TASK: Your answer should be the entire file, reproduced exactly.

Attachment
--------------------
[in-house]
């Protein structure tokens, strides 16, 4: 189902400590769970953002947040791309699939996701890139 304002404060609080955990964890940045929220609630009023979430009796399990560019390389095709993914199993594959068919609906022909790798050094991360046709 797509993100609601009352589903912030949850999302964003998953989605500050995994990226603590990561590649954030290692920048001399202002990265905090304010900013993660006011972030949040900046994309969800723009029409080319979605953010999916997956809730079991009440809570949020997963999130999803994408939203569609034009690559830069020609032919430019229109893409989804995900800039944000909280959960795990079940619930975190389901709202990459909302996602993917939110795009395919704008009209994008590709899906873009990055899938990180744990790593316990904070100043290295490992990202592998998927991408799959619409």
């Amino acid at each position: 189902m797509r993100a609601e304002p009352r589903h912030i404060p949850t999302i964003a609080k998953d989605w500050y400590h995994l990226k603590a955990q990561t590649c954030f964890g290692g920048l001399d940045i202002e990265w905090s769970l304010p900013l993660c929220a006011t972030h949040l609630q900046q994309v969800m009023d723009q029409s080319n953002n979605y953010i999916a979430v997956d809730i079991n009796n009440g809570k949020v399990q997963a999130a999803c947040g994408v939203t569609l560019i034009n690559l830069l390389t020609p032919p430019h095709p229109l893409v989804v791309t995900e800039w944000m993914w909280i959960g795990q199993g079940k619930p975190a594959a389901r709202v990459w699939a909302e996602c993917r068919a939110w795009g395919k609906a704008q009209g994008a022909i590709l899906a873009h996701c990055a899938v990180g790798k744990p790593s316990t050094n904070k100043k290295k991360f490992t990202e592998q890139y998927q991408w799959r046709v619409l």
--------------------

[in-house]
């Protein structure tokens, strides 16, 4: 189902400590769970953002947040791309699939996701890139 304002404060609080955990964890940045929220609630009023979430009796399990560019390389095709993914199993594959068919609906022909790798050094991360046709 797509993100609601009352589903912030949850999302964003998953989605500050995994990226603590990561590649954030290692920048001399202002990265905090304010900013993660006011972030949040900046994309969800723009029409080319979605953010999916997956809730079991009440809570949020997963999130999803994408939203569609034009690559830069020609032919430019229109893409989804995900800039944000909280959960795990079940619930975190389901709202990459909302996602993917939110795009395919704008009209994008590709899906873009990055899938990180744990790593316990904070100043290295490992990202592998998927991408799959619409």
């Amino acid at each position: 189902m797509r993100a609601e304002p009352r589903h912030i404060p949850t999302i964003a609080k998953d989605w500050y400590h995994l990226k603590a955990q990561t590649c954030f964890g290692g920048l001399d940045i202002e990265w905090s769970l304010p900013l993660c929220a006011t972030h949040l609630q900046q994309v969800m009023d723009q029409s080319n953002n979605y953010i999916a979430v997956d809730i079991n009796n009440g809570k949020v399990q997963a999130a999803c947040g994408v939203t569609l560019i034009n690559l830069l390389t020609p032919p430019h095709p229109l893409v989804v791309t995900e800039w944000m993914w909280i959960g795990q199993g079940k619930p975190a594959a389901r709202v990459w699939a909302e996602c993917r068919a939110w795009g395919k609906a704008q009209g994008a022909i590709l899906a873009h996701c990055a899938v990180g790798k744990p790593s316990t050094n904070k100043k290295k991360f490992t990202e592998q890139y998927q991408w799959r046709v619409l």